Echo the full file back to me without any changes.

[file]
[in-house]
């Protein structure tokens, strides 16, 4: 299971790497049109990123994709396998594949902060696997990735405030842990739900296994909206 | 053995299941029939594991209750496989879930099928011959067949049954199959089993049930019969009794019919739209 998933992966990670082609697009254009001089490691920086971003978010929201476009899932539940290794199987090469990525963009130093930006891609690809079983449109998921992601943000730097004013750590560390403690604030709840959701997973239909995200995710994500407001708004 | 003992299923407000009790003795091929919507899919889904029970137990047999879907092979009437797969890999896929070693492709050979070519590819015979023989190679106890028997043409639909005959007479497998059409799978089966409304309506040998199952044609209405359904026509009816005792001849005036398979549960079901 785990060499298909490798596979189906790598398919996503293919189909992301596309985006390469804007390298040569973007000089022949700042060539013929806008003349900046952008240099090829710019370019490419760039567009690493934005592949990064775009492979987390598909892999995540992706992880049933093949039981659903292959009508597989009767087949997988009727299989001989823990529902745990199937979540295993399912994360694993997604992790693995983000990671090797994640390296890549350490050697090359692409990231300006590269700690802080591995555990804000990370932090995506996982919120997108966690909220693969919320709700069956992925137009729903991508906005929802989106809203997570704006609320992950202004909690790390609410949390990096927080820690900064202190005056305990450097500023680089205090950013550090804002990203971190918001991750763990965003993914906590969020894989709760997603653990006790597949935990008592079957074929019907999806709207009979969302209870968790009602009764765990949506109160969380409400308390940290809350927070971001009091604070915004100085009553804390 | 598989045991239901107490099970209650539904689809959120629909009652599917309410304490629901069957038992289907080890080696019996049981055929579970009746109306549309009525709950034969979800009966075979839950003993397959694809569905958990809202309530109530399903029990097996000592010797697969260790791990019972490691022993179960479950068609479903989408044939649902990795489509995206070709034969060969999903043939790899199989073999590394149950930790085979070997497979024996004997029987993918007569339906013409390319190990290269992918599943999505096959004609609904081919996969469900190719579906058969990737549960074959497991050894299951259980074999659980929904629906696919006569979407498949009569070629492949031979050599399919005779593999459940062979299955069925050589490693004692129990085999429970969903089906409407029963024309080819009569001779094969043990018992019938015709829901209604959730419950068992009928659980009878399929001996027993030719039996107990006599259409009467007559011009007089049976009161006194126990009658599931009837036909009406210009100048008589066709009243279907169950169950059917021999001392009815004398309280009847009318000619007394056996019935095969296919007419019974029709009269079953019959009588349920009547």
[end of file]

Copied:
[in-house]
């Protein structure tokens, strides 16, 4: 299971790497049109990123994709396998594949902060696997990735405030842990739900296994909206 | 053995299941029939594991209750496989879930099928011959067949049954199959089993049930019969009794019919739209 998933992966990670082609697009254009001089490691920086971003978010929201476009899932539940290794199987090469990525963009130093930006891609690809079983449109998921992601943000730097004013750590560390403690604030709840959701997973239909995200995710994500407001708004 | 003992299923407000009790003795091929919507899919889904029970137990047999879907092979009437797969890999896929070693492709050979070519590819015979023989190679106890028997043409639909005959007479497998059409799978089966409304309506040998199952044609209405359904026509009816005792001849005036398979549960079901 785990060499298909490798596979189906790598398919996503293919189909992301596309985006390469804007390298040569973007000089022949700042060539013929806008003349900046952008240099090829710019370019490419760039567009690493934005592949990064775009492979987390598909892999995540992706992880049933093949039981659903292959009508597989009767087949997988009727299989001989823990529902745990199937979540295993399912994360694993997604992790693995983000990671090797994640390296890549350490050697090359692409990231300006590269700690802080591995555990804000990370932090995506996982919120997108966690909220693969919320709700069956992925137009729903991508906005929802989106809203997570704006609320992950202004909690790390609410949390990096927080820690900064202190005056305990450097500023680089205090950013550090804002990203971190918001991750763990965003993914906590969020894989709760997603653990006790597949935990008592079957074929019907999806709207009979969302209870968790009602009764765990949506109160969380409400308390940290809350927070971001009091604070915004100085009553804390 | 598989045991239901107490099970209650539904689809959120629909009652599917309410304490629901069957038992289907080890080696019996049981055929579970009746109306549309009525709950034969979800009966075979839950003993397959694809569905958990809202309530109530399903029990097996000592010797697969260790791990019972490691022993179960479950068609479903989408044939649902990795489509995206070709034969060969999903043939790899199989073999590394149950930790085979070997497979024996004997029987993918007569339906013409390319190990290269992918599943999505096959004609609904081919996969469900190719579906058969990737549960074959497991050894299951259980074999659980929904629906696919006569979407498949009569070629492949031979050599399919005779593999459940062979299955069925050589490693004692129990085999429970969903089906409407029963024309080819009569001779094969043990018992019938015709829901209604959730419950068992009928659980009878399929001996027993030719039996107990006599259409009467007559011009007089049976009161006194126990009658599931009837036909009406210009100048008589066709009243279907169950169950059917021999001392009815004398309280009847009318000619007394056996019935095969296919007419019974029709009269079953019959009588349920009547």